Mar 4, 2011, 1:50 PM EST
The Irish haven’t had the best of luck with elite running back recruits from the Midwest. The crown jewel of Charlie Weis’ 2006 recruiting class, James Aldridge, never lived up to his five-star billing, and seemed to be plagued throughout his career by a knee injury he suffered during his senior year of high school. Robert Hughes, who came in billed as a top 10 running back in the country, only thrived during the final games of his career. And Jonas Gray, billed as one of the top five running backs in the country, has yet to make any impact on an Irish running attack looking for a bruising tailback.
At 5-10, and 230-pounds of well-proportioned weight, Gray has all the tools to be the powerful running needed to complement the darting style of Cierre Wood. He’ll just need to shore up a spot in the running back rotation, something he’s been unable to do in his first three years, never carrying the ball more than 34 times in a season.
The Irish entered 2010 with the running back position as stocked as any on the roster. Led by Armando Allen, Gray struggled to get into a rotation that featured Cierre Wood and Robert Hughes as well. Jonas got his first touch of the season against Michigan, picking up 10 yards on his only run and 13 more on a 3rd and long reception from Dayne Crist. Gray picked up a handful of carries against Michigan State and Stanford, before not touching the ball again until bursting onto the scene against Utah, breaking loose in the second quarter against Utah on a 36 yard run, nearly taking it to the house. Gray struggled to do much on his nine carries against Army, finishing the season with an even 100 yards on 20 carries, good for five yards a tote, though pulling out his long run against Utah, it’s closer to 3.3 yards a carry.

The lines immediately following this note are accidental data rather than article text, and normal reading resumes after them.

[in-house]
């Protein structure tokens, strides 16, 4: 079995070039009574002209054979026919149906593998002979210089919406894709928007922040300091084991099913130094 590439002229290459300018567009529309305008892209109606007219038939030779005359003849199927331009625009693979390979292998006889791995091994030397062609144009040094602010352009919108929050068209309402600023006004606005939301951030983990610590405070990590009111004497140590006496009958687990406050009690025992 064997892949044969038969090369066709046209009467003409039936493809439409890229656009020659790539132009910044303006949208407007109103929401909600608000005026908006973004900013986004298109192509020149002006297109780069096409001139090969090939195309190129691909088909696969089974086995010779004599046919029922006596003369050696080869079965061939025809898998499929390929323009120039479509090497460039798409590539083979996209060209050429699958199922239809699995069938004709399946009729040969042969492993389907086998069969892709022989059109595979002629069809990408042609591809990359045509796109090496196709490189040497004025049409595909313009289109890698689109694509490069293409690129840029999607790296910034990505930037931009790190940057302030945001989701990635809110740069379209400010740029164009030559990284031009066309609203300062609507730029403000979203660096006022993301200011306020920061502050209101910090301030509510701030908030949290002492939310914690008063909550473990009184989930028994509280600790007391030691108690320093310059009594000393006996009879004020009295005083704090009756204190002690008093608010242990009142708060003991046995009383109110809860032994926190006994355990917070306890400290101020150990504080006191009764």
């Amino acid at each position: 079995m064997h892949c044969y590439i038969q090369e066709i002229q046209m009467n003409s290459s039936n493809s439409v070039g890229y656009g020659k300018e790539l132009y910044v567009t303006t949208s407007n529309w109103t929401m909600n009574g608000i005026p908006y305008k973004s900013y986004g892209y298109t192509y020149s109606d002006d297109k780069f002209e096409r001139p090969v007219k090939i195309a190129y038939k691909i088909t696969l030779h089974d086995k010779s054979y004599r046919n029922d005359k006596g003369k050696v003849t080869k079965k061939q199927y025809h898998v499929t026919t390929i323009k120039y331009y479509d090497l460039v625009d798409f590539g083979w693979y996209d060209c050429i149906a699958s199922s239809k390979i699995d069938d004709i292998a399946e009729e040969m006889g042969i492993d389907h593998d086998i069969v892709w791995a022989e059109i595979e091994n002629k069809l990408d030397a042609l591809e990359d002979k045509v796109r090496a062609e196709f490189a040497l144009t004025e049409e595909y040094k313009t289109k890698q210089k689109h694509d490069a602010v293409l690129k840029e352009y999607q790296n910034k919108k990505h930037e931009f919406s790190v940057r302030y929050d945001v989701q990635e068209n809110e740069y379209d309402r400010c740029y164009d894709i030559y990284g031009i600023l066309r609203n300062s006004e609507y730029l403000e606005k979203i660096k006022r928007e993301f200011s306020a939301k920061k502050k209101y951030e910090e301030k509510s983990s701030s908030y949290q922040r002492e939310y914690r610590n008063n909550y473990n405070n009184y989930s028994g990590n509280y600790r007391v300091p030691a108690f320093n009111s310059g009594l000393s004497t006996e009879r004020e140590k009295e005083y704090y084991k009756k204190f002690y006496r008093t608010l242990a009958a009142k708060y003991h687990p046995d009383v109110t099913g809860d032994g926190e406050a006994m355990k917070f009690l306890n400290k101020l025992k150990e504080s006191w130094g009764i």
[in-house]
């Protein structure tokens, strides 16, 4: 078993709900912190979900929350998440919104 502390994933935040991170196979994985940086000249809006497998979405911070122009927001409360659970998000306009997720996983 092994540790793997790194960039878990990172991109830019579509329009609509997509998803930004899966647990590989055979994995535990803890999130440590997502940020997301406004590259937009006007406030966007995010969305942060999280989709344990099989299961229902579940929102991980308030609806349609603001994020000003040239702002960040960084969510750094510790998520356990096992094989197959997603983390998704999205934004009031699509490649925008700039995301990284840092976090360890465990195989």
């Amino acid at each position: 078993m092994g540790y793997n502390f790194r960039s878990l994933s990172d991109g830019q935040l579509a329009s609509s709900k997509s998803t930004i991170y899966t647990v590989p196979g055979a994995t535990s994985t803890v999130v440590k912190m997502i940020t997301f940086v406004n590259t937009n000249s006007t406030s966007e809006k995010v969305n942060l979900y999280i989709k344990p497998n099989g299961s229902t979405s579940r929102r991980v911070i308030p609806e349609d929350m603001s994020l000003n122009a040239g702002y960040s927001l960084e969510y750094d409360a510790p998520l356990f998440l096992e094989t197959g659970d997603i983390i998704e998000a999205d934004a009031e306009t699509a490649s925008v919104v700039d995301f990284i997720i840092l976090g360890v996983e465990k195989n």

100 word preview for Jonas Gray in 2011:
This is it for Jonas Gray, with only 2011 left to fulfill the high expectations of a career so far short on results. Gray finally has the opportunity to seize a prominent role in the Irish offense, and could be the thunder to play opposite of Cierre Wood’s lightning. If the home stretch of last season showed us anything, Brian Kelly and the Irish know they can win football games running the ball behind their veteran offensive line and Gray should be given every chance to play a big part. If not, he can always take solace in dominating Screech.
Importance in 2011:
While the coaching staff is really high on youngster Cameron Roberson, they need the presence of a veteran running back, and Gray looks like he’s ready to seize a larger role in the offense. Year two of Brian Kelly’s offense should mean a more prolific output, and if they can get Cierre Wood and Gray rolling, they’ll be able to do a lot more damage on the ground, building on the 92nd ranked rushing attack in 2010.